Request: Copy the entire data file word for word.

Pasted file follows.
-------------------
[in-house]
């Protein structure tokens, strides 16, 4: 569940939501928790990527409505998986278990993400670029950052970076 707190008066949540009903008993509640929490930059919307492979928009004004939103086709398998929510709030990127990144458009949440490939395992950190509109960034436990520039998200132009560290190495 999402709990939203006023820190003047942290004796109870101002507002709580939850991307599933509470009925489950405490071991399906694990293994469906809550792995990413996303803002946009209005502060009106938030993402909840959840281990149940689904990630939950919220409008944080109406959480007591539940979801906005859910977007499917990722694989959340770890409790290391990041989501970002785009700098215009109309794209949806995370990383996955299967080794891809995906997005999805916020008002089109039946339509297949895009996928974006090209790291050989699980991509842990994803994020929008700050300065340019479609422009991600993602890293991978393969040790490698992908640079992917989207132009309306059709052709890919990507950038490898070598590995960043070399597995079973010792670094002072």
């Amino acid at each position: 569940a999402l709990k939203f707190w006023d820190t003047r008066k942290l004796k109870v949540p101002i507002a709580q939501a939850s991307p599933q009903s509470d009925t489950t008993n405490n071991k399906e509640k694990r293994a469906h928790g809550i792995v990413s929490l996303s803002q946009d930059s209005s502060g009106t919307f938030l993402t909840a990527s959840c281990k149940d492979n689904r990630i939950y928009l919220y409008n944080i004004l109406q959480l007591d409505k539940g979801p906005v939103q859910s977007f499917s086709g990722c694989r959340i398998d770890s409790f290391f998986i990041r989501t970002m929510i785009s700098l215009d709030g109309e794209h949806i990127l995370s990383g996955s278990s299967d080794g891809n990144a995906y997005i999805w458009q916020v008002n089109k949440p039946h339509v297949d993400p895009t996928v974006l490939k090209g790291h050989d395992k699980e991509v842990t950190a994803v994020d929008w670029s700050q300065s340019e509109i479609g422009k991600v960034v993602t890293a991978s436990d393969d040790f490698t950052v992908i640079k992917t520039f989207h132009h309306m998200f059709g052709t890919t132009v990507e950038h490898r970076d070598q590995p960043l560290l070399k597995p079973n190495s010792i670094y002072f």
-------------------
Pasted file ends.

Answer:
[in-house]
């Protein structure tokens, strides 16, 4: 569940939501928790990527409505998986278990993400670029950052970076 707190008066949540009903008993509640929490930059919307492979928009004004939103086709398998929510709030990127990144458009949440490939395992950190509109960034436990520039998200132009560290190495 999402709990939203006023820190003047942290004796109870101002507002709580939850991307599933509470009925489950405490071991399906694990293994469906809550792995990413996303803002946009209005502060009106938030993402909840959840281990149940689904990630939950919220409008944080109406959480007591539940979801906005859910977007499917990722694989959340770890409790290391990041989501970002785009700098215009109309794209949806995370990383996955299967080794891809995906997005999805916020008002089109039946339509297949895009996928974006090209790291050989699980991509842990994803994020929008700050300065340019479609422009991600993602890293991978393969040790490698992908640079992917989207132009309306059709052709890919990507950038490898070598590995960043070399597995079973010792670094002072």
């Amino acid at each position: 569940a999402l709990k939203f707190w006023d820190t003047r008066k942290l004796k109870v949540p101002i507002a709580q939501a939850s991307p599933q009903s509470d009925t489950t008993n405490n071991k399906e509640k694990r293994a469906h928790g809550i792995v990413s929490l996303s803002q946009d930059s209005s502060g009106t919307f938030l993402t909840a990527s959840c281990k149940d492979n689904r990630i939950y928009l919220y409008n944080i004004l109406q959480l007591d409505k539940g979801p906005v939103q859910s977007f499917s086709g990722c694989r959340i398998d770890s409790f290391f998986i990041r989501t970002m929510i785009s700098l215009d709030g109309e794209h949806i990127l995370s990383g996955s278990s299967d080794g891809n990144a995906y997005i999805w458009q916020v008002n089109k949440p039946h339509v297949d993400p895009t996928v974006l490939k090209g790291h050989d395992k699980e991509v842990t950190a994803v994020d929008w670029s700050q300065s340019e509109i479609g422009k991600v960034v993602t890293a991978s436990d393969d040790f490698t950052v992908i640079k992917t520039f989207h132009h309306m998200f059709g052709t890919t132009v990507e950038h490898r970076d070598q590995p960043l560290l070399k597995p079973n190495s010792i670094y002072f």